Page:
I wholeheartedly agree with you. We also need to ask why anti-Asian sentiment is so readily accepted (and encouraged) here in the West – along with Asian American kids being bullied to the point of suicide – if Asian Americans are, in fact, a “model minority” to be revered and emulated by all others.
Totally agree with you. The thing about racism is, it supports itself even if it doesn't make sense. When racism needs Asians to be the enemy, we're the enemy. When it needs us to be the model minority, we're the model minority. I think more and more we're entering a time when we're both at once. So the disadvantage becomes that we're bullied and we struggle against racism, but nobody knows how to see or break it down because everyone assumes we don't suffer from racism.
What do you think is the driving force of anti-Asian sentiment in the 21st century? And would you say the double-edged enemy/model minority sword is a deliberately crafted tool of oppression?
I think so. I mean, part of it is there's plenty of anxiety in the Western world towards countries like China, North Korea, Pakistan, Iran. The specific countries that Westerners hate or are nervous about may change through time, but the Orientalism is pretty much the same. And as you know, most people in the Western world conflate Asians with Asian Americans, so even if we've been here for generations and don't have any connections to our land of origin, we're associated with it. Then people get away with horrendous racist stereotypes against Asians and Asian Americans because they see it as a nationalism or patriotism - you know, defending America against foreigners - and a lot of people don't see that as horribly racist. Folks don't break down how military imperialism and colonialism effect racist attitudes.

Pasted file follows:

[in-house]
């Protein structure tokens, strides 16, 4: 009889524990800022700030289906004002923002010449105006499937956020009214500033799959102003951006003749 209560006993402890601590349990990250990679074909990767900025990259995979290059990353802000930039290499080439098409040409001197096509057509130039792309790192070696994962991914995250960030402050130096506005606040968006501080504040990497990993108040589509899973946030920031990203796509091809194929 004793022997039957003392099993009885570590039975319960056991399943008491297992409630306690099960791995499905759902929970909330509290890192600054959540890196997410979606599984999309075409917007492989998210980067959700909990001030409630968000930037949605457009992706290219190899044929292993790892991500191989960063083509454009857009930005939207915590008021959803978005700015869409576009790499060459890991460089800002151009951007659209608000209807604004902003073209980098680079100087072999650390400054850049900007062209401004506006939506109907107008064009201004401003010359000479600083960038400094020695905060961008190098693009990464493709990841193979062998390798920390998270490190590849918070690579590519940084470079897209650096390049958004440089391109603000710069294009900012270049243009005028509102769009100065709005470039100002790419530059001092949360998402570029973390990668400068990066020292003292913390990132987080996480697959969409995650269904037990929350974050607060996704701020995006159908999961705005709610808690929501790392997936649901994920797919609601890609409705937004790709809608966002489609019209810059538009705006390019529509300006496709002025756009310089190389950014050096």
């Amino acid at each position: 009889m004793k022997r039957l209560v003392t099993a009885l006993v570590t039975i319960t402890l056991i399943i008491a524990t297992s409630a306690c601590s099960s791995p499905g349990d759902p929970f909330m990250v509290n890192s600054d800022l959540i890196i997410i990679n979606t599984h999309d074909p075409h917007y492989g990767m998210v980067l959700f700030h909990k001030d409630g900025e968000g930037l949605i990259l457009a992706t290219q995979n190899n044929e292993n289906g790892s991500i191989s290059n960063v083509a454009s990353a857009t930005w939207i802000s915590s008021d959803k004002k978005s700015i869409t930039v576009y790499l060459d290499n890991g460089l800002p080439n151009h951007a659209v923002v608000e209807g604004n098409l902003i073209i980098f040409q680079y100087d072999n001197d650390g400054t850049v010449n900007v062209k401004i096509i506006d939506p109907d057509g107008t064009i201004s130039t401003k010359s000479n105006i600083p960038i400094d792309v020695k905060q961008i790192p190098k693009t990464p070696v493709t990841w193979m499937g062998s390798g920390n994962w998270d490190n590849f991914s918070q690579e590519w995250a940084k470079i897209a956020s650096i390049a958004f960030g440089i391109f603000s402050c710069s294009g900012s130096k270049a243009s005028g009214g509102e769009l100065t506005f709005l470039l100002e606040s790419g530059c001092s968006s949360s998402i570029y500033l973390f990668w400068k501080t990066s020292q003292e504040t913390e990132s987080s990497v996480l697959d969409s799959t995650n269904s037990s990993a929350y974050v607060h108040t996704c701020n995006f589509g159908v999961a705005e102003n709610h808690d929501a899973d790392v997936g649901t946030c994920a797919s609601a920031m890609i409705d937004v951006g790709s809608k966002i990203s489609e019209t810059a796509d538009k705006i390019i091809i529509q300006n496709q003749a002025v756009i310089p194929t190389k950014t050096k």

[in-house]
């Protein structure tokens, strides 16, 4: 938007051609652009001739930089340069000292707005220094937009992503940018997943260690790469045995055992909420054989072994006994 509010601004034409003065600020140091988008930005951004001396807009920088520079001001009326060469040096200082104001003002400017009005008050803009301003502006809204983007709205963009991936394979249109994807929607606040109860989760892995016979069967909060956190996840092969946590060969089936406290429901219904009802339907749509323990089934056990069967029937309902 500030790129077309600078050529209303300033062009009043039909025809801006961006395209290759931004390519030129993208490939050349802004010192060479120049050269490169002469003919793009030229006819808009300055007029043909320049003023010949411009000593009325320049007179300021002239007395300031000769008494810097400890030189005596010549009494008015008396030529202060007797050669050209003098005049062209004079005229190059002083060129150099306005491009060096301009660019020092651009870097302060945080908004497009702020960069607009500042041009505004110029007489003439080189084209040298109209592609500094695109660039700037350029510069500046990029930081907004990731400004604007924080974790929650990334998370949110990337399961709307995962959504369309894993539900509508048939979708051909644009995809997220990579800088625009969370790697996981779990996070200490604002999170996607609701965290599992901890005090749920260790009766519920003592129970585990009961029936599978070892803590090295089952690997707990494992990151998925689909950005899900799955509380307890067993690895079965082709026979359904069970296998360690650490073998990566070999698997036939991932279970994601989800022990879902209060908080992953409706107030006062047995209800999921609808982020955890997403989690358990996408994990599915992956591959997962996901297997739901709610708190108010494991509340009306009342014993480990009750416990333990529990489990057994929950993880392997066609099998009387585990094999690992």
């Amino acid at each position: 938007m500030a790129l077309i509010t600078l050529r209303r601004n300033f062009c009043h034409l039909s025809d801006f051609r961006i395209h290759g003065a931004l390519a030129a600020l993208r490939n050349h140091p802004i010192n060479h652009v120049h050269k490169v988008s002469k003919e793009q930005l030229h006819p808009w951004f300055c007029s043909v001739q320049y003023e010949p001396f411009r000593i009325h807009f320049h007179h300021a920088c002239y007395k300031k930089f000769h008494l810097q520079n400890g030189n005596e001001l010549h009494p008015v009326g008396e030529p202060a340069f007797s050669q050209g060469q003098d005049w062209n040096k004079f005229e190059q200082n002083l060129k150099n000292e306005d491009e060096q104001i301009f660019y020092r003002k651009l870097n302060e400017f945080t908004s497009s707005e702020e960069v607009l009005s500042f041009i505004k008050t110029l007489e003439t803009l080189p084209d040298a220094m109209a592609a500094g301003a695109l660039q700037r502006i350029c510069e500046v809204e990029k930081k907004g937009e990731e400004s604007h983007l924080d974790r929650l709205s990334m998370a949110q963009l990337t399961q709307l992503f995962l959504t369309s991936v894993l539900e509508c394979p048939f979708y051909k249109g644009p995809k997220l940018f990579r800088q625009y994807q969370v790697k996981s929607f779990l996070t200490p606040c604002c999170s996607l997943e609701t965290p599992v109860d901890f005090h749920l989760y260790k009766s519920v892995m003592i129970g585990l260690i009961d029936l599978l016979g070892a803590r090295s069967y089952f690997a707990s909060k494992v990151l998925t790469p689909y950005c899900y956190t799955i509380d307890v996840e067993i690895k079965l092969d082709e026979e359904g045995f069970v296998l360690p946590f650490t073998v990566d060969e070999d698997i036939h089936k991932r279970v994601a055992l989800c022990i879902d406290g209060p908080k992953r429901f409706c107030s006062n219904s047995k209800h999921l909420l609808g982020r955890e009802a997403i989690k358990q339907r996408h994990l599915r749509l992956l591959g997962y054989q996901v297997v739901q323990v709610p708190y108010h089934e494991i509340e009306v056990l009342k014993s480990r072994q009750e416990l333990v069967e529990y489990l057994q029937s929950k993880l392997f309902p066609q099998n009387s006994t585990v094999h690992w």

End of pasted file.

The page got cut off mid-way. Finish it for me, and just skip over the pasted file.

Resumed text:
Now, I’ve known about you and your work for some time, but I really got intrigued when I saw you offering commentary in the “They’re All So Beautiful” web series. This clued me into your activist side. How did you get involved in that project?
Oh, that was a long time ago, to be honest. I haven't seen it so I don't even know what I'm saying on there. I think a friend of mine referred me to the filmmaker who was having a hard time finding Asian men who would be willing to talk on the subject on camera.
You should get reacquainted with that work. “They’re All So Beautiful” triggered quite a conversation on the Blasian Narrative; the dialogue quickly evolved out of discussing Yellow Fever, and turned to discussing White Fever instead.
Sorry, I'm not familiar with the discussion - do you mean that the conversation has evolved to where folks are talking about internalized ideas about beauty and whiteness? If so, that's a good thing! I think too often, these conversations turn into arguments about possession (you have no right to tell me who to date) or reciprocity (Asian men just need to date white women so it's even). I think the conversations should be more about how *all of us* internalize ideas about who is attractive, dateable, etc and those things are absolutely impacted by race, gender, class, ableism, etc. I'm more interested in who has the power to influence who we find attractive, and how we deal with that.